By chance on my way to Hong Kong ten days ago I spotted a book by Ian McMillan and its title intrigued me. Luckily it was available as an ebook and so i downloaded it and spent some time on my long journey dipping into this interesting and off beat tome. At the same time I had downloaded a copy of The Dalesman which had run a competition for the best 50 views in Yorkshire. I was keen to check out which of these magnificent landscapes I had seen and which new vistas would open up to me. Would it define my Yorkshire by pictures and would McMillan do a different job on the same theme?
For me as a Yorkshireman who has spent just six years of his life exiled (and I use the word advisedly) to Suffolk in my teenage years Yorkshire defines so many of the experiences of my life and like most Yorkshireman I defend it always against the onslaughts from the ignorant or ill informed southerner and merely point to the County Championship table to defend it against Lancastrians. What service would these two publications do to my image of Yorkshire? Would they add to or help define my own predilections.
The landscapes which were thrown up by the Dalesman competition were without doubt magnificent and many of them were familiar territory for me defining my own thoughts about the grandeur and diversity of the Yorkshire scene. But they contained no pictures at all of South Yorkshire and precious view of the urban side of Yorkshire. Hosted by The Dalesman it was natural to show the many wonderful views of the Dales, the Moors and our coastline. McMillan also extolled the virtues of this more northerly and sometimes ‘posher’ outposts of Yorkshire. But for me looking at their perspectives side by side I felt McMillan enabled a deeper look into the sheer diversity and breadth of the Yorkshire experience. There were certainly views which could have found their way in to the competition from Roche Abbey which McMillan extols with great aplomb to our industrial heritage so much part of the South and West Yorkshire heritage and as suggested by McMillan part of the very essence of Yorkshire. You have to go some way before beating the magnificent town hall of Barnsley highlighted by Orwell in the Road to Wigan Pier. But I do have form and bias!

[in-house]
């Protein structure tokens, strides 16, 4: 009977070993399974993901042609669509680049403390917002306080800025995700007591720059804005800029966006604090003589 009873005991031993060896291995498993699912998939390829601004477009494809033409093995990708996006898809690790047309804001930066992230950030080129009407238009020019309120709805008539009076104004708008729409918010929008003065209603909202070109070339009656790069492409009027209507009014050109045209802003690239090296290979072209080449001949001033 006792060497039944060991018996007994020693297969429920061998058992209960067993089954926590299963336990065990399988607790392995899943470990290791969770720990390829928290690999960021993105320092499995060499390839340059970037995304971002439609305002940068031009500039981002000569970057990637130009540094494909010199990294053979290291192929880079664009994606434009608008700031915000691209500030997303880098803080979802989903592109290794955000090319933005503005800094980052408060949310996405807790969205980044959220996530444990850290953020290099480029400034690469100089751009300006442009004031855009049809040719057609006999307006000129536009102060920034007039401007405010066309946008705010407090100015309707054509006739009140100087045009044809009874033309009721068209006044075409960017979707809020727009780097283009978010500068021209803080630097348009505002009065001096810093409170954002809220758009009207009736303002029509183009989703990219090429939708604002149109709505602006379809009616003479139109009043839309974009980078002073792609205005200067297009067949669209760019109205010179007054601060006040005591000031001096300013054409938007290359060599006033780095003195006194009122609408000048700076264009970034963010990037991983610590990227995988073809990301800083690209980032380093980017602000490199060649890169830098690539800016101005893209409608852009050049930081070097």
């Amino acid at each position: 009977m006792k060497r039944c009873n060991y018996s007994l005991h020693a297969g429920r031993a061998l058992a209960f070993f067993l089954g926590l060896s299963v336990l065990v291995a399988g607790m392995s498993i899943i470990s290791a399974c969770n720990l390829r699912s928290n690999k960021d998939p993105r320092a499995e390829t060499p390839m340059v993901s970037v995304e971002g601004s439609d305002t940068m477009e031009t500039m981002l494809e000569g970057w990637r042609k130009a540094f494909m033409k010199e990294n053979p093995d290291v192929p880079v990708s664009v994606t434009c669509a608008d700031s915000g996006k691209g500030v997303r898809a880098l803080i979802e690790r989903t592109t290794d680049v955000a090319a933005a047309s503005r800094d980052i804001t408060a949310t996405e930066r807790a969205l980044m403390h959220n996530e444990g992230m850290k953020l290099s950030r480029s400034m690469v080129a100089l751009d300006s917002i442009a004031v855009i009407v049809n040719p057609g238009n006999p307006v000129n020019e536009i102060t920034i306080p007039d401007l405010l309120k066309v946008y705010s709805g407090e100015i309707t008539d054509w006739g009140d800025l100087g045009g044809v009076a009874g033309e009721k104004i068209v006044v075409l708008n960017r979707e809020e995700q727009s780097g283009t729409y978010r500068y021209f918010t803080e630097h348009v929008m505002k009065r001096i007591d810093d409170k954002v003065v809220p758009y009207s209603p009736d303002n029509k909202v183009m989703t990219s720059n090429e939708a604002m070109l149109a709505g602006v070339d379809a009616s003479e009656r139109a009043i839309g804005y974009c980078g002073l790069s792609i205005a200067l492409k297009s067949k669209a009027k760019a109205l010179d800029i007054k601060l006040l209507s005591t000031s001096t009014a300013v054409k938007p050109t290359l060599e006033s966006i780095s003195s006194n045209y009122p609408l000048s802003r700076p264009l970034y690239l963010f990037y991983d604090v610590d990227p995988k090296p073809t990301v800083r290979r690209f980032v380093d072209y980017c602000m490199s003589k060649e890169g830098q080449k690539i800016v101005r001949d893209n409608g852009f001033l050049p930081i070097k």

I know I was not comparing like with like but for me to see Yorkshire through a South Yorkshire angle was so satisfying. I have to confess that born in Barnsley, lifelong season ticket holder at Oakwell, keen cricketer, and having lived in Doncaster for the past 38 years (and remembering the magnificent site of Conisbrough Castle when I lived there and the scenic beauty of Tickhill), I would instinctively be tuned into McMillan’s account with an ease of familiarity which nudged my basic instincts about Yorkshire.
The book is written in a stream of consciousness style which explore themes, ideas, hunches about ‘Yorkshireness’ which I could relate to. McMillan’s poetic style was deeply funny in parts and his observations of the absurd and the offbeat was sharply delivered. I am not sure it concluded anything but it set my mind running in all sorts of directions and reminded me there is so much of Yorkshire still to see. The treats are endless and always worth revisiting anyway. Another very specific bucket list for Yorkshire, so when I retire…….
I am writing this on the day in which Yorkshire won their second successive County Championship which I celebrated around 2 am when on my way to the loo I looked at my phone to see that the early overs at Middlesex had secured the title. Somehow the world feels more in tune when Yorkshire are on top. I made sure both my children were born in Yorkshire if they ever got the call to perform. Sadly my son, thought a keen cricketer would not make it and in a twist of cussedness we might associate with Yorkshire my daughter hated everything to do with cricket, though did the cricket teas for me for some years! I have often wondered whether a photo of Yorkshire’s cricket grounds would be just as magnificent an exploration of the essence of Yorkshire as anything else. My own contribution below shows Darfield’s ground at its best in homage to McMillan, my own ground at Tickhill where I am President and the incomparable Scarborough which hosts the wonderful cricket festival. It enables me to overdose on my favourite Yorkshire things – the scenery around Whitby and Ravenscar where I often stay, the coastline, the Victorian splendour of Scarborough, another highlight in McMillan’s work and of course fish and chips. I do believe if there is a serious omission in McMillan’s book it is that he fails to focus on the Magpie Cafe in Whitby surely the world’s premier fish and chips outlet or is that another competition!
In my ode to Yorkshire drawing on the inspiration of McMillan and wishing I had had time to enter the Dalseman competition a few pics of my favourite places.